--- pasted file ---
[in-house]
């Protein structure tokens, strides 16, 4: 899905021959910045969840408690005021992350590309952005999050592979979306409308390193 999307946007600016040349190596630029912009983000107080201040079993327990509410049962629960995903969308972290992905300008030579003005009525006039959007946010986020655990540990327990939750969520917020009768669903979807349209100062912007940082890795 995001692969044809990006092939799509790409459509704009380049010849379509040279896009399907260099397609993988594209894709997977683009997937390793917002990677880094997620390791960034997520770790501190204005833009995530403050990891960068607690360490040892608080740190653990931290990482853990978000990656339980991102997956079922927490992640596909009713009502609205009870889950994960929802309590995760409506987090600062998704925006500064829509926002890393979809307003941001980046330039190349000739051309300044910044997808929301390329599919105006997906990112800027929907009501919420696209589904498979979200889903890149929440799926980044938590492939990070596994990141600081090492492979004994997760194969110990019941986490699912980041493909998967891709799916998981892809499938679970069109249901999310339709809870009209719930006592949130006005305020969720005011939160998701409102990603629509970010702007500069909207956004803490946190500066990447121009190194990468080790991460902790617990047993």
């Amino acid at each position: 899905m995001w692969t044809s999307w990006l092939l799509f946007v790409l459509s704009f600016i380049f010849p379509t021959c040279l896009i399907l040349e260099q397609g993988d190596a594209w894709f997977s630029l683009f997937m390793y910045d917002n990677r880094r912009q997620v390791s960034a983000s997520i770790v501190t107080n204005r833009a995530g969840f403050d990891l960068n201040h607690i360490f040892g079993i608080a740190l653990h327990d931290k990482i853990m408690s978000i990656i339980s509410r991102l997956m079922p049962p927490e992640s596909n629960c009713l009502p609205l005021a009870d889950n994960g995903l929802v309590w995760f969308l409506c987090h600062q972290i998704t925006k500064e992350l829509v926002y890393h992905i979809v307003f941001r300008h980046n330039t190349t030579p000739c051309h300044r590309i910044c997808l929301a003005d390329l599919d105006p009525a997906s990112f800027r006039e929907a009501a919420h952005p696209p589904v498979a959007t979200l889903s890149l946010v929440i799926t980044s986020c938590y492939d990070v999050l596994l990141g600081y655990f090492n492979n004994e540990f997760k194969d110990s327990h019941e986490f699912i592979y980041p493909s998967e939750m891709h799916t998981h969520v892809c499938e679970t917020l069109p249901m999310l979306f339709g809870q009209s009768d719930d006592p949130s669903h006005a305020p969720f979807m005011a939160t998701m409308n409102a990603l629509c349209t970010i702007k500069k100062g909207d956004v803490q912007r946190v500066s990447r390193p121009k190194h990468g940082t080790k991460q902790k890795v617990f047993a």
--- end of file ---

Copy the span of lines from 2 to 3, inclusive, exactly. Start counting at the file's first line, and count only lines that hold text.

């Protein structure tokens, strides 16, 4: 899905021959910045969840408690005021992350590309952005999050592979979306409308390193 999307946007600016040349190596630029912009983000107080201040079993327990509410049962629960995903969308972290992905300008030579003005009525006039959007946010986020655990540990327990939750969520917020009768669903979807349209100062912007940082890795 995001692969044809990006092939799509790409459509704009380049010849379509040279896009399907260099397609993988594209894709997977683009997937390793917002990677880094997620390791960034997520770790501190204005833009995530403050990891960068607690360490040892608080740190653990931290990482853990978000990656339980991102997956079922927490992640596909009713009502609205009870889950994960929802309590995760409506987090600062998704925006500064829509926002890393979809307003941001980046330039190349000739051309300044910044997808929301390329599919105006997906990112800027929907009501919420696209589904498979979200889903890149929440799926980044938590492939990070596994990141600081090492492979004994997760194969110990019941986490699912980041493909998967891709799916998981892809499938679970069109249901999310339709809870009209719930006592949130006005305020969720005011939160998701409102990603629509970010702007500069909207956004803490946190500066990447121009190194990468080790991460902790617990047993």
């Amino acid at each position: 899905m995001w692969t044809s999307w990006l092939l799509f946007v790409l459509s704009f600016i380049f010849p379509t021959c040279l896009i399907l040349e260099q397609g993988d190596a594209w894709f997977s630029l683009f997937m390793y910045d917002n990677r880094r912009q997620v390791s960034a983000s997520i770790v501190t107080n204005r833009a995530g969840f403050d990891l960068n201040h607690i360490f040892g079993i608080a740190l653990h327990d931290k990482i853990m408690s978000i990656i339980s509410r991102l997956m079922p049962p927490e992640s596909n629960c009713l009502p609205l005021a009870d889950n994960g995903l929802v309590w995760f969308l409506c987090h600062q972290i998704t925006k500064e992350l829509v926002y890393h992905i979809v307003f941001r300008h980046n330039t190349t030579p000739c051309h300044r590309i910044c997808l929301a003005d390329l599919d105006p009525a997906s990112f800027r006039e929907a009501a919420h952005p696209p589904v498979a959007t979200l889903s890149l946010v929440i799926t980044s986020c938590y492939d990070v999050l596994l990141g600081y655990f090492n492979n004994e540990f997760k194969d110990s327990h019941e986490f699912i592979y980041p493909s998967e939750m891709h799916t998981h969520v892809c499938e679970t917020l069109p249901m999310l979306f339709g809870q009209s009768d719930d006592p949130s669903h006005a305020p969720f979807m005011a939160t998701m409308n409102a990603l629509c349209t970010i702007k500069k100062g909207d956004v803490q912007r946190v500066s990447r390193p121009k190194h990468g940082t080790k991460q902790k890795v617990f047993a």